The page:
PARIS (Reuters) - The French military fired on pirates in the Indian Ocean on Saturday to protect two tuna fishing vessels, a spokesman for France’s armed forces said.
The operation at dawn some 350 km (220 miles) from the Seychelles was the first time the French had repelled an attack since a plan was put in place in July for the military to protect boats in the region from Somali pirates.
French soldiers opened fire on two small launches that were trying to approach the vessels bearing the French ensign. No one was injured on the tuna ships, which are based at Concarneau, in southern Brittany, the spokesman said. “There were shots ... it lasted half an hour and at one point they turned around,” the captain of one of the tuna vessels, Christophe Guyader, told France Bleu Breizh Izel radio.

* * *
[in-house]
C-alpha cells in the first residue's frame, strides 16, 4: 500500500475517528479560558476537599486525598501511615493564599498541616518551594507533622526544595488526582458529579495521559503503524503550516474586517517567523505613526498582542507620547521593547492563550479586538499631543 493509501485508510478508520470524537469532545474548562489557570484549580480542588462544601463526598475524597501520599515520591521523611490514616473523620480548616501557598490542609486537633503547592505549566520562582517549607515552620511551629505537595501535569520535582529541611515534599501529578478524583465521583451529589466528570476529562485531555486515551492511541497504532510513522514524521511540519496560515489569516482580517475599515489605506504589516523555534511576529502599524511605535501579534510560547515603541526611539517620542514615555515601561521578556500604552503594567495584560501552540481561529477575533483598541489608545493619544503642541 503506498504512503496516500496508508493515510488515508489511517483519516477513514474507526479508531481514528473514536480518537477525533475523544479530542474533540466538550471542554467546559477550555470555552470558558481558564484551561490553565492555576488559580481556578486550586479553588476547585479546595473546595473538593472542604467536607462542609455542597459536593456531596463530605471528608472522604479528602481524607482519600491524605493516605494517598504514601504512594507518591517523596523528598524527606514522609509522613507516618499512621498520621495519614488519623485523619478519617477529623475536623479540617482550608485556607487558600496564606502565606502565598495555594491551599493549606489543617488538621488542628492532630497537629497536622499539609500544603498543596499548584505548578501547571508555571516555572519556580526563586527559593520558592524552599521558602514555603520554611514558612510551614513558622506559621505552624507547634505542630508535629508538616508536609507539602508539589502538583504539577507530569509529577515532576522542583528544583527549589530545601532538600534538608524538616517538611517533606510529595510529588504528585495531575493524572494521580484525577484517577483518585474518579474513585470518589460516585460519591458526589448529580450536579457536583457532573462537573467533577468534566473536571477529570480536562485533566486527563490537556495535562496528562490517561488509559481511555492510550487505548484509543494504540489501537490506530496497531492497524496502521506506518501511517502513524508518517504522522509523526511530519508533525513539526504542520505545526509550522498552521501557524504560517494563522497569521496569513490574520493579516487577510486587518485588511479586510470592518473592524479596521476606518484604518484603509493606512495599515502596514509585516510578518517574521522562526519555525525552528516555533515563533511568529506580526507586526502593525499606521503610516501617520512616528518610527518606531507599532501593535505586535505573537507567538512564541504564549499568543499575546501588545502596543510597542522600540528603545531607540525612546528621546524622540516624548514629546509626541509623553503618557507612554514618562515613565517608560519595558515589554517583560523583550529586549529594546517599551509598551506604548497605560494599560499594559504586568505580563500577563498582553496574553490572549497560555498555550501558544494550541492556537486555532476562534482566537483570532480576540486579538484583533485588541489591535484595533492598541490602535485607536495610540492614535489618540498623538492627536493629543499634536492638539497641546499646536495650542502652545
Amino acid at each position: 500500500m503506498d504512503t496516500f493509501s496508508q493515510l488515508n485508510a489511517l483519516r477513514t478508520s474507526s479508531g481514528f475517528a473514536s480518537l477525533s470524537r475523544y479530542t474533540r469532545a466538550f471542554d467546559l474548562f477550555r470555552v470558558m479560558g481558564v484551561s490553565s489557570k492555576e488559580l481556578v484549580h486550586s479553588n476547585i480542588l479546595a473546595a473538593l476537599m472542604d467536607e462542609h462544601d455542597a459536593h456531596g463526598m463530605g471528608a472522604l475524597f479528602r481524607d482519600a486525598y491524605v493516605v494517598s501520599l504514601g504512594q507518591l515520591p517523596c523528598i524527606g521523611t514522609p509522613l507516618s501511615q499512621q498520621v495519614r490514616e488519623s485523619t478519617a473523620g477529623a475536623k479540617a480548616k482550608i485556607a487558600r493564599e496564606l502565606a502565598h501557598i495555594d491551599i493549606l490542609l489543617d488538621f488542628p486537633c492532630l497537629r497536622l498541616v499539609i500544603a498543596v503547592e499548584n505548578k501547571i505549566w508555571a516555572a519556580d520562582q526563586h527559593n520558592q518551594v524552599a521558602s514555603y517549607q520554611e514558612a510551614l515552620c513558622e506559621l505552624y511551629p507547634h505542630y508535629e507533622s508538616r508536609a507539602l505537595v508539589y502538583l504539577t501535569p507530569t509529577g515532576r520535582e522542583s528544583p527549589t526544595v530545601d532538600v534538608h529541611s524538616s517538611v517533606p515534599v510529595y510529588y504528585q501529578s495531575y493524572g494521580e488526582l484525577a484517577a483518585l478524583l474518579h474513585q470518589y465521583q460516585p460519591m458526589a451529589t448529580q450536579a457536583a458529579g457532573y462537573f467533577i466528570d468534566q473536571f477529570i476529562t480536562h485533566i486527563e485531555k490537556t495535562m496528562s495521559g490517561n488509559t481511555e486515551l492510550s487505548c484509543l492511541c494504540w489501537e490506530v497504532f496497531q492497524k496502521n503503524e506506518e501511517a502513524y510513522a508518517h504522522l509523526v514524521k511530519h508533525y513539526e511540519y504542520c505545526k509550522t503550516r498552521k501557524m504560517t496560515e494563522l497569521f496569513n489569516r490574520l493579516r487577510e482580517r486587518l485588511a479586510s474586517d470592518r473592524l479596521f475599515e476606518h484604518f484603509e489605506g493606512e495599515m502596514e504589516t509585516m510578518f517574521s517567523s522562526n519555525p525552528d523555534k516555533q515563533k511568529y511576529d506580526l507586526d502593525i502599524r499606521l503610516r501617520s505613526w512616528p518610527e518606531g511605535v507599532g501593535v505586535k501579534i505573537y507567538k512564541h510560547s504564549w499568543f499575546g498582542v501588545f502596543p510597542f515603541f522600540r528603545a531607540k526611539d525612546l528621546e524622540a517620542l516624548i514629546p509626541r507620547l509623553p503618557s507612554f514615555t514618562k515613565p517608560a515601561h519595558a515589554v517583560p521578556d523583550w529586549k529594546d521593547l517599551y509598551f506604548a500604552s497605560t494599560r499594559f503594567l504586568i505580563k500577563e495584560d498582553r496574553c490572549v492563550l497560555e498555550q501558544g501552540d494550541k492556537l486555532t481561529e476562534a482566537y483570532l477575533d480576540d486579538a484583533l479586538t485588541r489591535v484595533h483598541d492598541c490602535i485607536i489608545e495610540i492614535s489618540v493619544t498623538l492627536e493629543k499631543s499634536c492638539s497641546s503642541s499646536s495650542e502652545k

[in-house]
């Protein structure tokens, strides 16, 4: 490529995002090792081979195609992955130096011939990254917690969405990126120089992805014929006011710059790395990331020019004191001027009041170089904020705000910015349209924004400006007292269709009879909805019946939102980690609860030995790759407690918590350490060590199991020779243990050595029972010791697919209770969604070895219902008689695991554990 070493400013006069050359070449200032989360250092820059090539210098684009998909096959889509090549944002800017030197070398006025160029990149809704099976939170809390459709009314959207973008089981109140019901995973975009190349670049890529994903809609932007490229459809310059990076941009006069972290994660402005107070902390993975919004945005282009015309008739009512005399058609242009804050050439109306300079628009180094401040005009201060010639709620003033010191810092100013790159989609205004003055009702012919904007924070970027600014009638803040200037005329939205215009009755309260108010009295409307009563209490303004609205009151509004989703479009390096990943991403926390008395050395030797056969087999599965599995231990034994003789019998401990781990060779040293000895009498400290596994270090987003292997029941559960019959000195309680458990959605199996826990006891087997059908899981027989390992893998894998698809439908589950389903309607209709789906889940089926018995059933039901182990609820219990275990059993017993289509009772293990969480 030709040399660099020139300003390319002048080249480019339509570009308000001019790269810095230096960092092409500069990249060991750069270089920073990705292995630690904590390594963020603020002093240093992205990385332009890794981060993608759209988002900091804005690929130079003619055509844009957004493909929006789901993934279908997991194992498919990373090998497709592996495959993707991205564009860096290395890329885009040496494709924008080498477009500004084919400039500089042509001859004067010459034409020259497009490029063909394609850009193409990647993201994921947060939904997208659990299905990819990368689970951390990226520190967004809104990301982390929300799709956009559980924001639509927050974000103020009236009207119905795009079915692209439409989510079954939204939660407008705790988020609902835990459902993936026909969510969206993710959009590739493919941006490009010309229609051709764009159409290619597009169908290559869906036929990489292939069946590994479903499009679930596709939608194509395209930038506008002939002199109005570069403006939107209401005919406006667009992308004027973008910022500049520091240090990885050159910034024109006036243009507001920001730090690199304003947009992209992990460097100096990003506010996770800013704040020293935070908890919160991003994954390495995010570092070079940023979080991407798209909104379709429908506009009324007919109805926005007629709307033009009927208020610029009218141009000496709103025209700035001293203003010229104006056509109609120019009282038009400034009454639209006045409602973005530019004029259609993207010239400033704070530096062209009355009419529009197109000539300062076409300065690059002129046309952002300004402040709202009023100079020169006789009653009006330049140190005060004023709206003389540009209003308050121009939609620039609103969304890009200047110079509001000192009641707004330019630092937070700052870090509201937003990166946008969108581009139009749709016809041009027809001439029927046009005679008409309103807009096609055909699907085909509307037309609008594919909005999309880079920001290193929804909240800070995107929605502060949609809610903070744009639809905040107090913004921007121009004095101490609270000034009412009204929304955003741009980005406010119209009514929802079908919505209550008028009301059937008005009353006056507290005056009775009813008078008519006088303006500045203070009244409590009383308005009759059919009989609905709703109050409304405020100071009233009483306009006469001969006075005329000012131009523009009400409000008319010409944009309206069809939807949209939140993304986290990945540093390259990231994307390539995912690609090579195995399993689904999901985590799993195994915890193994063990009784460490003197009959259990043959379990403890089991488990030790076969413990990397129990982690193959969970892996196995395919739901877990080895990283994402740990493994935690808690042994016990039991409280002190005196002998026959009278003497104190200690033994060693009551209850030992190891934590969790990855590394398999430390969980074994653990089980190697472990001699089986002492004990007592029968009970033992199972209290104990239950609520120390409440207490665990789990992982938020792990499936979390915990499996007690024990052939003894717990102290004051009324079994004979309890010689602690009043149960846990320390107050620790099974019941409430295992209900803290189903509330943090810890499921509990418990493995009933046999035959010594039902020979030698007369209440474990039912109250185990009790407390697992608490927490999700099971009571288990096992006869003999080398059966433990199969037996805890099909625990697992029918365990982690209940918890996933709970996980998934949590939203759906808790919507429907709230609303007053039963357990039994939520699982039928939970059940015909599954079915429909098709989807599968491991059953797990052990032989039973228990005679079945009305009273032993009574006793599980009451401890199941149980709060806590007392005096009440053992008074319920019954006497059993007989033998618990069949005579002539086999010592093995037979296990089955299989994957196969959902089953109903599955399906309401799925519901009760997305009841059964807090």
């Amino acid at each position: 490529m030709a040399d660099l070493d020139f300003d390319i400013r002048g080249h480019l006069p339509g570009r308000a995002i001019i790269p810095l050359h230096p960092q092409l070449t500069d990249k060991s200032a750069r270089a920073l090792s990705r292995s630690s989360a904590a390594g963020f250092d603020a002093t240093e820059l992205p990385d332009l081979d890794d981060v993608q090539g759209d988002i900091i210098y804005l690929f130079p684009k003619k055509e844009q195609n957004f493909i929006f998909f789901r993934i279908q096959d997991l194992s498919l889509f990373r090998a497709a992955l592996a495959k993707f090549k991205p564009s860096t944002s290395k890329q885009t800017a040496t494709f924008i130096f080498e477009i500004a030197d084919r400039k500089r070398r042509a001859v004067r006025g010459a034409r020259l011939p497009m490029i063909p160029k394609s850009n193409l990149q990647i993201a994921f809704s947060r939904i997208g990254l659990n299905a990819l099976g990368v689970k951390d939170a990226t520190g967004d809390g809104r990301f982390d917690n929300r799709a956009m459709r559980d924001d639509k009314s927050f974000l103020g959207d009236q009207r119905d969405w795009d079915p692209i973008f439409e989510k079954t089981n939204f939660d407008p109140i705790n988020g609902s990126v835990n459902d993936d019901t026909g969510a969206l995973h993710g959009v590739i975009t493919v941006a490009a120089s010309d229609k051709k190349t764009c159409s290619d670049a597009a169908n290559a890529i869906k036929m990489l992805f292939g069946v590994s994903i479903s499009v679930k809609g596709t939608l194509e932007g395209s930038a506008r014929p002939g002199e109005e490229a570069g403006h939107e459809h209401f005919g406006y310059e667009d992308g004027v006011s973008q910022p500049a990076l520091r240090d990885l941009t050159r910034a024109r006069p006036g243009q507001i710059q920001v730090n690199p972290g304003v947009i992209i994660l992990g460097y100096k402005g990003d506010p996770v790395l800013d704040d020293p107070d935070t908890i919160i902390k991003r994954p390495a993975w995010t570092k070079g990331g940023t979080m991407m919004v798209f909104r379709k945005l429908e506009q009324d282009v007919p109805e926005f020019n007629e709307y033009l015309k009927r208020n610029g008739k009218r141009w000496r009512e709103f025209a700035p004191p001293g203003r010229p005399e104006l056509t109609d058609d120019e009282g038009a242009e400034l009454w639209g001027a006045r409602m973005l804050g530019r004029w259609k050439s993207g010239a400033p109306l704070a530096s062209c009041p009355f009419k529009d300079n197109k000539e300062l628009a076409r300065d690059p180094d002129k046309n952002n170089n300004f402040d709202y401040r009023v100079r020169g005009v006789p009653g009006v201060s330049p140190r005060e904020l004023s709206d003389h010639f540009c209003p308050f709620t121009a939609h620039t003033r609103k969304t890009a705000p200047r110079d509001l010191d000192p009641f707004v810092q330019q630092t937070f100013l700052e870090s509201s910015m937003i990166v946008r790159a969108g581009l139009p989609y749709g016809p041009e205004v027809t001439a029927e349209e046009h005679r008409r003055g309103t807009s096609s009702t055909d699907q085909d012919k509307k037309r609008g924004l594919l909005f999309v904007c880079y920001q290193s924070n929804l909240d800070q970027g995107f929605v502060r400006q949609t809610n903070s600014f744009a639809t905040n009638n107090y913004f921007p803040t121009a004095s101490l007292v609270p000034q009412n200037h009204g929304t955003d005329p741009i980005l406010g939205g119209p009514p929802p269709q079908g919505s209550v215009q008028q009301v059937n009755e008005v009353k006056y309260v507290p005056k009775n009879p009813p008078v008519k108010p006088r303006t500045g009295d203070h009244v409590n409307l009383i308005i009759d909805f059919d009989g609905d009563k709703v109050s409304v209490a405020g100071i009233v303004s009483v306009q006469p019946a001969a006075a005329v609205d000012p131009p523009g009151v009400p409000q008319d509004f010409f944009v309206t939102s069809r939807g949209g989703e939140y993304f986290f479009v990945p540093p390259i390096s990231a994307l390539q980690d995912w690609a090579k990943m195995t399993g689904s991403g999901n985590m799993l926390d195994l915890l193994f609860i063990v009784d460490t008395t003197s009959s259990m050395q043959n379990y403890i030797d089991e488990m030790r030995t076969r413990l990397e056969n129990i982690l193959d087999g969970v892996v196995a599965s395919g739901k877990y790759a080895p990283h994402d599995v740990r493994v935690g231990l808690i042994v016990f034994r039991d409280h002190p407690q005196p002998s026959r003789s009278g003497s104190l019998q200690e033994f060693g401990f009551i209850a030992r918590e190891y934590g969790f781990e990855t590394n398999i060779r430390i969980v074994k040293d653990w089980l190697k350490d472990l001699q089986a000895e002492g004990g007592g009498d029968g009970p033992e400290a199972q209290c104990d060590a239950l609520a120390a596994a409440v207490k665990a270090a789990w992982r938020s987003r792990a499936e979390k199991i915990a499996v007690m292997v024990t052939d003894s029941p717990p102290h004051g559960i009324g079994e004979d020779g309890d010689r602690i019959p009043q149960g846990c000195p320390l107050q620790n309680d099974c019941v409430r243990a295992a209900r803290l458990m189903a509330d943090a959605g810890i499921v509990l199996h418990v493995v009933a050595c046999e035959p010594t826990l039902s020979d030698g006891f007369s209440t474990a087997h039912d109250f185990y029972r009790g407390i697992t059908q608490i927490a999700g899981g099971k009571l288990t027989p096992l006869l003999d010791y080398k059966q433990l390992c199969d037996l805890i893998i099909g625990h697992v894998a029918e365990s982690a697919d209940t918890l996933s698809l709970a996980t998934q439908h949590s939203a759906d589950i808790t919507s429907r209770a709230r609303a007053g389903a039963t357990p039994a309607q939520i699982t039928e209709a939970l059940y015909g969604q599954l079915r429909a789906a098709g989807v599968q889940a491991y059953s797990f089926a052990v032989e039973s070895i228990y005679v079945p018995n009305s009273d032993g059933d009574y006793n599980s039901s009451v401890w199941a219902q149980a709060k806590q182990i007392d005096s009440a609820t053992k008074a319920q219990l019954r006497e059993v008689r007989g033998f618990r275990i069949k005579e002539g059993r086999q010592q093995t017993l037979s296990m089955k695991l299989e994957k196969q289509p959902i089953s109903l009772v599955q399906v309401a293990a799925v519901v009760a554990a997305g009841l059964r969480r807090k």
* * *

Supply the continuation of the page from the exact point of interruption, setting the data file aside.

France and Spain base fleets in the Seychelles and haul nearly two thirds of the year’s catch off Somalia between August and November, experts say.
European fleets have said Somali pirates, which have made millions of dollars from ransoms, are threatening an industry worth up to $6 billion annually across the Indian Ocean region.
Pirates from the lawless Horn of Africa state hijacked a Spanish tuna fishing boat in the Indian Ocean earlier this month.
The French military said on Wednesday that one of its naval vessels had repelled a night assault by Somali pirates who apparently believed it was a cargo ship.
French armed forces spokesman Christophe Prazuck said pirate attacks had been decreasing, with between 10 and 15 boats on average being held last year compared with four currently.
“It is still too soon to say whether this reduction is due to the actions of the international community ... or the weather. We are coming out of the monsoon season, which is not favorable toward the pirates’ small boats,” he added.
Reporting by Elizabeth Pineau; editing by Philippa Fletcher